“The Research Is Clear: Long Hours Backfire for People and for Companies” - Harvard Business Review, August 19, 2015

The bottom line: The “overwork story” is one of diminishing returns—keep overworking, and you’ll progressively work less well on tasks that are increasingly meaningless. There’s a large body of research suggesting that regardless of our reasons for working long hours, overwork does not help us. Not only does it not seem to result in more output, but considerable evidence shows that overwork harms both employees and the companies they work for.  Read More

“How Stressful Work Environments Hurt Workers’ Health” – The New York Times, August 25, 2015

A new study from Harvard and Stanford researchers finds that workplace stress is about as dangerous to one’s health as secondhand smoke. (Note: The links and related articles listed contain a lot of interesting data and are worth investigating.) Read More


“Can People Change?” - Greater Good, August 25, 2015

In Matthieu Ricard’s new book Altruism, the biochemist-turned-Buddhist-monk (and “happiest man in the world”!) takes on the notion that humans have a fixed nature. He affirms that we can change because the brain and body evolve continuously. Both neuroplasticity (the fact that the brain changes constantly when an individual is exposed to new situations) and epigenetics (the process through which the environment modifies the expression of our genes) provide evidence that we can retrain our brains and change some of our genetic traits. Read More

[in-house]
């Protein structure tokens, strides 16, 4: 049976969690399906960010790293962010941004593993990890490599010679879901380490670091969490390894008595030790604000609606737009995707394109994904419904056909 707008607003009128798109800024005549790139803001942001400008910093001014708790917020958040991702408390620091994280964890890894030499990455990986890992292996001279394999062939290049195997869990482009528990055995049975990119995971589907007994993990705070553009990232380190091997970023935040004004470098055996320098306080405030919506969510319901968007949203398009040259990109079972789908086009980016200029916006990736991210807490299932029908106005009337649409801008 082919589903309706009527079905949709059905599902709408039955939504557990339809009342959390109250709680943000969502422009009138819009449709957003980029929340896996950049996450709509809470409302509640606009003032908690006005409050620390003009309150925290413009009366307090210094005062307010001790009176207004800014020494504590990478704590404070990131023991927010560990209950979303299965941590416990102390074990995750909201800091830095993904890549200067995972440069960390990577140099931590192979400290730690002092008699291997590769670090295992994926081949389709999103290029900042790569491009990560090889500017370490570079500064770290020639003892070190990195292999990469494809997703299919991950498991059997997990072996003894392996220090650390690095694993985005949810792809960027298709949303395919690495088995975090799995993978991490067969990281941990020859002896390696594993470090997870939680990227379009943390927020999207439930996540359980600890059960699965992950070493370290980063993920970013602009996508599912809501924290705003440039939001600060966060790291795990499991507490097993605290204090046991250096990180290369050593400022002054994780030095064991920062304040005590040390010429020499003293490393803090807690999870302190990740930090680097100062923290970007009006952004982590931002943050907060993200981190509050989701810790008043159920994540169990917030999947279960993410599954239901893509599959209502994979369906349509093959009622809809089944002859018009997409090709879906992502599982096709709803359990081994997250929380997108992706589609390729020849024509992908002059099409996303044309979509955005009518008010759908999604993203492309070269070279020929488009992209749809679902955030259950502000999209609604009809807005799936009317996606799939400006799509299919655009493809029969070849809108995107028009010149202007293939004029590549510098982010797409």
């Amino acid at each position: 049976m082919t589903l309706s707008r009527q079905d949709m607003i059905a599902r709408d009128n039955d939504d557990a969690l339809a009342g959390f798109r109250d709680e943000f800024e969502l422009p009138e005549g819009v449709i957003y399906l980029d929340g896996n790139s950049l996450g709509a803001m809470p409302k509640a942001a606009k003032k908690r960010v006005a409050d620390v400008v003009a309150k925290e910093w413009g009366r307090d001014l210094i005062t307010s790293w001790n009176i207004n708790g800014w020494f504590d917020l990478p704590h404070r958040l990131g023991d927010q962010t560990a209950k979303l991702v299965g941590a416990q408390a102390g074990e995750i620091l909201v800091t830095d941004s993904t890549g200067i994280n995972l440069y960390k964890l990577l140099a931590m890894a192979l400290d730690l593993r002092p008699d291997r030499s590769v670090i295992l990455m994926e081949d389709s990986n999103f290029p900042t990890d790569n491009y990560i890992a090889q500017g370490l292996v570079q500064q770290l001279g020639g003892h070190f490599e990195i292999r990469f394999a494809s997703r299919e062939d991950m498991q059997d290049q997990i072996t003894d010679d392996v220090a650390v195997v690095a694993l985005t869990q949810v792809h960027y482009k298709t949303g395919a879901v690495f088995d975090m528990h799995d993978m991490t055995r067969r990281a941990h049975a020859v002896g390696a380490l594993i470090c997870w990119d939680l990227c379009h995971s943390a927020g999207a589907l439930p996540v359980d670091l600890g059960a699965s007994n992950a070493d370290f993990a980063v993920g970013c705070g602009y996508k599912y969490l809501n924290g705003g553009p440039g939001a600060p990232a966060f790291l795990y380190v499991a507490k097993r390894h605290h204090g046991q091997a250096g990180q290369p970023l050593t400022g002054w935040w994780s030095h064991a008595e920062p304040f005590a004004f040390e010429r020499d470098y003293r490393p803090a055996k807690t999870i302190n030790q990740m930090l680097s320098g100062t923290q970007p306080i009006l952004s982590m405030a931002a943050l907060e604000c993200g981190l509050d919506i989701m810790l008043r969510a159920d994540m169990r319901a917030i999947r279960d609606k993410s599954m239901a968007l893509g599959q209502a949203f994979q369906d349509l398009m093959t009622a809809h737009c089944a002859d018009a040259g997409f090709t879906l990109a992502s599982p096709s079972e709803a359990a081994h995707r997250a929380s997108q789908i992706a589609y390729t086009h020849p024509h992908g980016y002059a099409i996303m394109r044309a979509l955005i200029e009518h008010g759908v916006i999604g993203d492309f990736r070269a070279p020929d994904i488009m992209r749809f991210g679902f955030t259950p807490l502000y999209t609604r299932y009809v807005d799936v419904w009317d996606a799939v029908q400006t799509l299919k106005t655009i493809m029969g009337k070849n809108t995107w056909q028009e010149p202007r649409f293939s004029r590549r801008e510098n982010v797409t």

The 2015 “World Happiness Report” Is Released - August 2015

The World Happiness Report is written by some of today’s most prominent economists and neuroscientists. It’s a testimony to the fact that happiness is now considered a proper measure of social progress and a goal of public policy. A rapidly increasing number of national and local governments are using happiness data and research in their search for policies that enable people to live better lives. The report’s summary reads in minutes, but the entire report is worth the five to six hours it would take to read in its entirety! Read More

“Does Exercise Change Your Brain? - The New York Times, September 2, 2015

We intuitively sense that exercise may be good for the brain, but no medical studies have firmly proved the cause and effect yet. This new research, however, seems to support the idea that exercise makes a difference in aging brains. Read More